Kresilas

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Kresilas
Born c. 480 BC
Kydonia, Crete, Classical Greece
Died c. 410 BC
Education
  • In Argos, Dorotheos's school
  • In Athens, Myron's school
Known for sculpture
Notable work(s)
  • Pericles with the Corinthian helmet
  • Athena of Velletri

Kresilas (Greek: Κρησίλας Krēsílas; c. 480 – c. 410 BC) was a Greek sculptor in the Classical period (5th century BC), from Kydonia. He was trained in Argos and then worked in Athens at the time of the Peloponnesian war, as a follower of the idealistic portraiture of Myron. He is best known for his statue Pericles with the Corinthian helmet.

Biography[edit]

Kresilas hailed from the city-state of Kydonia, on the island of Crete.[1] He was trained in Argos as a student of Dorotheos, with whom he worked at Delphi and Hermione.[2] Between 450 and 420 BC he worked mainly in Athens, as a follower of Myron's school and in the post-Phidias period he brought elements of compactness due to the Peloponnesian period.[2]

Roman writer Pliny the Elder wrote of a competition between the four sculptors Polykleitos, Phidias, Kresilas, and Phradmon, on the best statues of Amazons for the temple of Artemis at Ephesus. Each sculptor placed himself at first place, but Phidias, Kresilas, and Phradmon had all put Polykleitos at second place, thus, Polykleitos won.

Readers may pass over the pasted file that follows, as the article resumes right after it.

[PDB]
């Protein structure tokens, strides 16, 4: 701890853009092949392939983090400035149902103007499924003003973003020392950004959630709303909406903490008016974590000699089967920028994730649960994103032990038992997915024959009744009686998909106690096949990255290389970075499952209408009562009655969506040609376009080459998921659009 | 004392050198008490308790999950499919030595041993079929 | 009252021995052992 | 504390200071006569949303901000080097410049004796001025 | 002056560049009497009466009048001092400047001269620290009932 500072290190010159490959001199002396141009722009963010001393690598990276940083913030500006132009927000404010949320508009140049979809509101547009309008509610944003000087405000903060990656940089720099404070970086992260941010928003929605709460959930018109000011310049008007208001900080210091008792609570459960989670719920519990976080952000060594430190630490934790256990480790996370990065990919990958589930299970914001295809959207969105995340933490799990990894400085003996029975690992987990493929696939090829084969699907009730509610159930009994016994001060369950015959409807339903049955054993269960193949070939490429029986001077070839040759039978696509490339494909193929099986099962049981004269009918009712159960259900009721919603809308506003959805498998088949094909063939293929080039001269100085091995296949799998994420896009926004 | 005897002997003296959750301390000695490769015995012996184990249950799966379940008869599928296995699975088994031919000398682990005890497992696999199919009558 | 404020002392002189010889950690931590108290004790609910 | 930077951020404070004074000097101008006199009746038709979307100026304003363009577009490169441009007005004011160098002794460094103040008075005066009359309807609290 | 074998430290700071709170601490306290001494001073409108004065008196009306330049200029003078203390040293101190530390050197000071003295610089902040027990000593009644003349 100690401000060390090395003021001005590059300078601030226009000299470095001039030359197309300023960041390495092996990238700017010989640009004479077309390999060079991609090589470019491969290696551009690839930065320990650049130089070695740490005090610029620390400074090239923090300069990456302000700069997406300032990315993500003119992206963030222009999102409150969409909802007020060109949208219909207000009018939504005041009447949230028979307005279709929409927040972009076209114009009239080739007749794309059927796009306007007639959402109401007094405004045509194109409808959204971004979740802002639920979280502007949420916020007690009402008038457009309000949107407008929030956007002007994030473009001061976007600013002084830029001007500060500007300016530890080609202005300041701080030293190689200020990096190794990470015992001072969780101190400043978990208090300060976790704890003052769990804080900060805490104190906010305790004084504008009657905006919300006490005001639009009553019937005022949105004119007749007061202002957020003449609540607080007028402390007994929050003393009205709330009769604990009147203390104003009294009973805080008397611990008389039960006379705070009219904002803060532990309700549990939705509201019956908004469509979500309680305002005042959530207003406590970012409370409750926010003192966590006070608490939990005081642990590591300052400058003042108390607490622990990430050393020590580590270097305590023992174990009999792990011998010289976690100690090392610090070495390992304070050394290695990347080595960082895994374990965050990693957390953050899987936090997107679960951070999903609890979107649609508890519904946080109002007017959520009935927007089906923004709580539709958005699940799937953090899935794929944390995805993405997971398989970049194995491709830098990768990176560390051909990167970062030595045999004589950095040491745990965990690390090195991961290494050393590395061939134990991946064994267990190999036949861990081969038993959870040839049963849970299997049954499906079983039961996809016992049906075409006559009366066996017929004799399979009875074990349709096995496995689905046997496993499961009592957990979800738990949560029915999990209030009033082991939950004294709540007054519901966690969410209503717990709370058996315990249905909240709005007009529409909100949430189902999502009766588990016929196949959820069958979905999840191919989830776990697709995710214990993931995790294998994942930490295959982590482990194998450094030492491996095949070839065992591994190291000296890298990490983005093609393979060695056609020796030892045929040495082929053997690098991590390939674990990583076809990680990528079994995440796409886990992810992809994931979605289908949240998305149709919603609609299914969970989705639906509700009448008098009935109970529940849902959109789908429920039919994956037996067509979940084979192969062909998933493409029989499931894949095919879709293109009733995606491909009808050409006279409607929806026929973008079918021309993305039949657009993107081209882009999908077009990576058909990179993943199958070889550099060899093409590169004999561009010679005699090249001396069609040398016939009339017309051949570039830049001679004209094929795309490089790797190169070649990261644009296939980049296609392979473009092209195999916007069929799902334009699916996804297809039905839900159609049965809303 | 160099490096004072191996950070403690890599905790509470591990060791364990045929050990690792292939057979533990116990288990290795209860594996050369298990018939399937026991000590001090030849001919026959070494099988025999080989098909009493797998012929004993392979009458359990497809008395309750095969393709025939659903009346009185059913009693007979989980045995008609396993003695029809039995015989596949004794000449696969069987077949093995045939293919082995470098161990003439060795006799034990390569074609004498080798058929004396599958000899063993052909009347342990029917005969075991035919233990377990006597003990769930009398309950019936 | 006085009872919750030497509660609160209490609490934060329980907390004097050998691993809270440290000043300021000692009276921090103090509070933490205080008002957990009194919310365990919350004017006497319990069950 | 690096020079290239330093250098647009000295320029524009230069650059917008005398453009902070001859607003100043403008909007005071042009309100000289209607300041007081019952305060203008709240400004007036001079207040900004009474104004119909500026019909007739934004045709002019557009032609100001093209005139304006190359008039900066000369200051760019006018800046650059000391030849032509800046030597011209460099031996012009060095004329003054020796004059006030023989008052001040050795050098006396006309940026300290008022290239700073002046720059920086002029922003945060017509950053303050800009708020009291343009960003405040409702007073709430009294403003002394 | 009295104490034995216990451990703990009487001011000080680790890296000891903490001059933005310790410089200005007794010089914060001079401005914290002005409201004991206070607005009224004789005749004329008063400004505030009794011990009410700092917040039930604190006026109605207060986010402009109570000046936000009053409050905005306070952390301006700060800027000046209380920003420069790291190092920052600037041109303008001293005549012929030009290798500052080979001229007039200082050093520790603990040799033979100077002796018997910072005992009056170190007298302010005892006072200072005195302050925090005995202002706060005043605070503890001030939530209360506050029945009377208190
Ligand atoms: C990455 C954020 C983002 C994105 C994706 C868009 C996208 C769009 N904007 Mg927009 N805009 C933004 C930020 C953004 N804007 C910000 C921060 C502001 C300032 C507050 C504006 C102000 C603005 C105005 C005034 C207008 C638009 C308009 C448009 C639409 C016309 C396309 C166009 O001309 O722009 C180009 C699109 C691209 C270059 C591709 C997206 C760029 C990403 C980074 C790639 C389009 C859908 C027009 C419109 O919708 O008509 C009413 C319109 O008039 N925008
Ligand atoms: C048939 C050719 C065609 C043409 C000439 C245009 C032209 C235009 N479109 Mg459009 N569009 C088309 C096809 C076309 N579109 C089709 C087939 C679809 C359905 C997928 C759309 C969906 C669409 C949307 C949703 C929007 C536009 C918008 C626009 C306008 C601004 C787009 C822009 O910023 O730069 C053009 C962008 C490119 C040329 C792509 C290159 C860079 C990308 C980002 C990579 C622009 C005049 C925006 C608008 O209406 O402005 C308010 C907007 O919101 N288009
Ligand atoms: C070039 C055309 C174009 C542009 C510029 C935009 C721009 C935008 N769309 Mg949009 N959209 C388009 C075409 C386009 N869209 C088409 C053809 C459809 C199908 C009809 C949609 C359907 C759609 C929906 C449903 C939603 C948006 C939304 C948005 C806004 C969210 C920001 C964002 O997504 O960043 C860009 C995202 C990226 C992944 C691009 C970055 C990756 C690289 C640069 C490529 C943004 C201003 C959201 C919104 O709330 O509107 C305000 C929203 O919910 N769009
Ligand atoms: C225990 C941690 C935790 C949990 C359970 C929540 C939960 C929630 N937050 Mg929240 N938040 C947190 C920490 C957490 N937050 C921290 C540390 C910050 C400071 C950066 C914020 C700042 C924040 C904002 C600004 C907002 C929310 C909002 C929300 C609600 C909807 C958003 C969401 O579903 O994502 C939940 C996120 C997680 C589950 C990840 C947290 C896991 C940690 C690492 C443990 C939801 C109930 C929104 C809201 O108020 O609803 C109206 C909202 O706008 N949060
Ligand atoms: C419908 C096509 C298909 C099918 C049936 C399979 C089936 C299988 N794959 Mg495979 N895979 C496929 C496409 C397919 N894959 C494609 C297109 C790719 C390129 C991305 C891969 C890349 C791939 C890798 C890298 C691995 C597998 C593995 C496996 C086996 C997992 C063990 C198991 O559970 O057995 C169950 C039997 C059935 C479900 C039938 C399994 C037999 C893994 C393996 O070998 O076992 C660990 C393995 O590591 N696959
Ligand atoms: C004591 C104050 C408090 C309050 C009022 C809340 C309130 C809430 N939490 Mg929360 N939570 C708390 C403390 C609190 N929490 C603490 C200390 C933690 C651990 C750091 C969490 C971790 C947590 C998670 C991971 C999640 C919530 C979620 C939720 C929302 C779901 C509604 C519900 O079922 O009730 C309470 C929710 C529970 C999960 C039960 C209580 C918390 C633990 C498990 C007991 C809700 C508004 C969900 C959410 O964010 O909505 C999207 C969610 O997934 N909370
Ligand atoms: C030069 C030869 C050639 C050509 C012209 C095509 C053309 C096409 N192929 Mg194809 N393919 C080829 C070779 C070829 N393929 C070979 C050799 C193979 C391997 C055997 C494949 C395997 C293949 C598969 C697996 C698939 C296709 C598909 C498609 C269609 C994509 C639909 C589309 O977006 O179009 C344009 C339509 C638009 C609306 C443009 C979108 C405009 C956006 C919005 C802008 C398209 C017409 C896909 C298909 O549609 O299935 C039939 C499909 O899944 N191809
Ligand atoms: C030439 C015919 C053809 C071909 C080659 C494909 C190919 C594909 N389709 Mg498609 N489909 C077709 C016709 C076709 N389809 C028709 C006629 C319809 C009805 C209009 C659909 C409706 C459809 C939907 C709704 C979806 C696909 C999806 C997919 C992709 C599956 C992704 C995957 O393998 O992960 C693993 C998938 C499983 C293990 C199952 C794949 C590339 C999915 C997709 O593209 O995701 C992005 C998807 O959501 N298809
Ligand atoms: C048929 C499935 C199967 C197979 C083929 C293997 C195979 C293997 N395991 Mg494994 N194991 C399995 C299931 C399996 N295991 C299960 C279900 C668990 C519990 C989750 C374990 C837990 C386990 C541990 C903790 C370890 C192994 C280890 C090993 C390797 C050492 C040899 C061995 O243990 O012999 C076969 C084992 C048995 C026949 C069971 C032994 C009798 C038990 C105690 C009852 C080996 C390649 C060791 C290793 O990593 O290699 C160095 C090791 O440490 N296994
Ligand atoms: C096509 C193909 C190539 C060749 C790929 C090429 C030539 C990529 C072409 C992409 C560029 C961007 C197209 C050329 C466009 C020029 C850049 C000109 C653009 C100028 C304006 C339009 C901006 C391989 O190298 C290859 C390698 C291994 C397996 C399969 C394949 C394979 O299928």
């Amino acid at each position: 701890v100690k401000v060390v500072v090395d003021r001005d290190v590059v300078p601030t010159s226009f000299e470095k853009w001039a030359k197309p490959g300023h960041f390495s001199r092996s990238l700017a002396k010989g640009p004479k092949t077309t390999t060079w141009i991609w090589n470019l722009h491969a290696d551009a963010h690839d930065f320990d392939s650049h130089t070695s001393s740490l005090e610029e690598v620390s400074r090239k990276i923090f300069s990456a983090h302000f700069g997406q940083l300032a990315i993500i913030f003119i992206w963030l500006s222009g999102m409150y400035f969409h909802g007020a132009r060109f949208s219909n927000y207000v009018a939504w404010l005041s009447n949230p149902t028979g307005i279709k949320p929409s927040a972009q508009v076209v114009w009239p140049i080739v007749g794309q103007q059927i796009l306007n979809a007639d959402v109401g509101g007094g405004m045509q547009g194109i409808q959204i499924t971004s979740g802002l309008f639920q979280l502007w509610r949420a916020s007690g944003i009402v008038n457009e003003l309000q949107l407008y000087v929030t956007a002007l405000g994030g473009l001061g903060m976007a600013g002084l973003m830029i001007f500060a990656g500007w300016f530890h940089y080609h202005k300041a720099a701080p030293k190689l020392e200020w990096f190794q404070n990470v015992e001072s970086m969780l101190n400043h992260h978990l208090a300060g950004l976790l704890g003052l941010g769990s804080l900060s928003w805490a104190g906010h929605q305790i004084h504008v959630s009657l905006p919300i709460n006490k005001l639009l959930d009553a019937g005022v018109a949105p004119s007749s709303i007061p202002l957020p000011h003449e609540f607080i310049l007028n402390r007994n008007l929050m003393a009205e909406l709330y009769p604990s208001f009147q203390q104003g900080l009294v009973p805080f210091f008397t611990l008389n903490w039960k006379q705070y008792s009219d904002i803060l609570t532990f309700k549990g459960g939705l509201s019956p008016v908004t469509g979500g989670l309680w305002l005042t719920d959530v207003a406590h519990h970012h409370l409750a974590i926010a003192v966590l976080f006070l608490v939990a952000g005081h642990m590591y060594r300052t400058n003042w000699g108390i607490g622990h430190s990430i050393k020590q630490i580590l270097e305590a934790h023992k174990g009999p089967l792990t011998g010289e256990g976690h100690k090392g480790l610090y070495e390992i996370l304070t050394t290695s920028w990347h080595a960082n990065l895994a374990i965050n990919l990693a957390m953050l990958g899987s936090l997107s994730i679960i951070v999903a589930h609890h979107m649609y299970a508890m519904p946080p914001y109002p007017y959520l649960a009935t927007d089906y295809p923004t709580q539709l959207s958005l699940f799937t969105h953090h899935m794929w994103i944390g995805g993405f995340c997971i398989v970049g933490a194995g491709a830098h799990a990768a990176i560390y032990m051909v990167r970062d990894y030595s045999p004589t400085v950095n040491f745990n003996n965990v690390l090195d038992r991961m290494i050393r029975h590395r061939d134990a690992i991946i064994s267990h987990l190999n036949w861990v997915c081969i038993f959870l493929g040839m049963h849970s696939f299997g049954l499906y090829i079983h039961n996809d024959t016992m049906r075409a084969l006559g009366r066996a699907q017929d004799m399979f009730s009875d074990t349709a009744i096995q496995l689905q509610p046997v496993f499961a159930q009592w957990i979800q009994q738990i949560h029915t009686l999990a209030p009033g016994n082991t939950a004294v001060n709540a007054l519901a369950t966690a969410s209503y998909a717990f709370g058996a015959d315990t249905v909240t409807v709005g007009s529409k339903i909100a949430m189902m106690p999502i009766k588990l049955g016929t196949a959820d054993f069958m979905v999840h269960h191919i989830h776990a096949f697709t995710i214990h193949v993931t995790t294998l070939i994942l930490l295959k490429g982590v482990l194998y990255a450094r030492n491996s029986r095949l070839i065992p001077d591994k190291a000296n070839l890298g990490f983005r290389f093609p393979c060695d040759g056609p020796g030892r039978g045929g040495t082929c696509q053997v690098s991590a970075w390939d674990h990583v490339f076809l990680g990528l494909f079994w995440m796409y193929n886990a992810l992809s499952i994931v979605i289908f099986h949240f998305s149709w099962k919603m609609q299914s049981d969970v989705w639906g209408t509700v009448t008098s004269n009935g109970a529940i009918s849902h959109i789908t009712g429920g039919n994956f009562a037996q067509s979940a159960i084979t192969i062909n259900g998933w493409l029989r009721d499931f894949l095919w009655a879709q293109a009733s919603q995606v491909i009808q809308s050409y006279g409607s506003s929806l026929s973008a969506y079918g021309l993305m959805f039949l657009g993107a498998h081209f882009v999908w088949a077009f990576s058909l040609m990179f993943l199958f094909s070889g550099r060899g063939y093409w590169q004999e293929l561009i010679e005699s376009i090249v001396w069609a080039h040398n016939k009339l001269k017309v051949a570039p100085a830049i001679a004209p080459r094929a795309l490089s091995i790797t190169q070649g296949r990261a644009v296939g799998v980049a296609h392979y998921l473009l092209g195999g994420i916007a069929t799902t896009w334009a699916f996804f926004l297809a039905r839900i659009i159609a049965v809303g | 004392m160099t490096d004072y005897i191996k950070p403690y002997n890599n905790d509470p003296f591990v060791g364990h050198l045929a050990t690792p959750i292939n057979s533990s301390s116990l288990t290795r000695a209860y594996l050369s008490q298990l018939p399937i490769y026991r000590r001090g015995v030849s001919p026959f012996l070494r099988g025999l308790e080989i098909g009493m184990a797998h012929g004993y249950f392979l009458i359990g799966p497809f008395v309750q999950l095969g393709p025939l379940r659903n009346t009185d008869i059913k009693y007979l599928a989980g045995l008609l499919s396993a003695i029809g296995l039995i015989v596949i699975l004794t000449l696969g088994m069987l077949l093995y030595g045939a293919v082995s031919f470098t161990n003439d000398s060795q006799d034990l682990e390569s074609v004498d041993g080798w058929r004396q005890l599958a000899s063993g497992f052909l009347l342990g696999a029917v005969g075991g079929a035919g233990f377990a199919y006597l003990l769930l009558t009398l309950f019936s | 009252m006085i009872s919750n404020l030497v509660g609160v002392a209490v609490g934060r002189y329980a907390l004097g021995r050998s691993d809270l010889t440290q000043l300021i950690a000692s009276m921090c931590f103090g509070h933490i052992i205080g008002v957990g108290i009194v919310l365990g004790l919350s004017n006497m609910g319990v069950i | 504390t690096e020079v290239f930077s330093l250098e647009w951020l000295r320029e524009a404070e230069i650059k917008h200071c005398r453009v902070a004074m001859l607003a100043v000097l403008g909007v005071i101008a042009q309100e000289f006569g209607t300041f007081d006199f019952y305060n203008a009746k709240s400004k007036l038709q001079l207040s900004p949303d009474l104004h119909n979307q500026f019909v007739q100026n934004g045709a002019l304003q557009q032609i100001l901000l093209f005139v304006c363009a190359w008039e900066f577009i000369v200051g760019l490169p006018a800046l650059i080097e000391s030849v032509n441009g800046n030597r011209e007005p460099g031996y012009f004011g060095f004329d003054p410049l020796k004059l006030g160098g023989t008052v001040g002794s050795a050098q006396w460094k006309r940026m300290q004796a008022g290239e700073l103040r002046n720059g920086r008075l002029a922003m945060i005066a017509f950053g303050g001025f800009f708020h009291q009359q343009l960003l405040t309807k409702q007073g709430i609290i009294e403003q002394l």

Work[edit]

Herm of “Pericles, son of Xanthippus, Athenian”, Roman copy of the original by Kresilas, Vatican Museums (no. 269).
  • In Athens he created, for example, a bronze statue of Pericles (440–430 BC) with the Corinthian helmet upon the head as a sign of his position as strategos.[3] Pliny the Elder said of it: "a figure worthy of its title; indeed it is a marvellous thing about the art of sculpture that it has added celebrity to men already celebrated."[3] Its base was found in the Athenian Acropolis; it was doubtless the bronze that Pausanias saw there (Pausanias I.25.1, I.28.2). It seems the series of Pericles portrait busts derive from it, of which there are examples at the Vatican Museums, British Museum (found at Hadrian's Villa at Tivoli, and owned by Charles Townley) and Altes Museum.
  • He created a Diomedes statue according to Homer's description.[4]

Legacy[edit]

Kresilas, though actually a man, was accidentally included in Judy Chicago's masterpiece work The Dinner Party.[citation needed]

References[edit]

  1. ^ XXXIV, 53.
  2. ^ a b Giuliano 1987, p. 686
  3. ^ a b Pliny, XXXIV.74
  4. ^ Barr, Sandra M (2008). Making Something Out of Next to Nothing: Bartolomeo Cavaceppi and the Major Restorations of Myron's "Discobolus". p. 134. ISBN 9781109028539. 

Sources[edit]

  • Pliny the Elder. Natural History (in Latin). 
  • Der Neue Pauly Vol. 6 (in German). 1999. ISBN 3-476-01476-2. 
  • Pietro Orlandini (1961). "Kresilas". Enciclopedia dell'arte antica classica e orientale (in Italian) 4. Roma: Istituto della enciclopedia italiana. 
  • Le Muse (in Italian) 3. Novara: De Agostini. 1965. 
  • Antonio (1987). Arte greca : Dall'età classica all'età ellenistica (in Italian). Milano: Il saggiatore. 

External links[edit]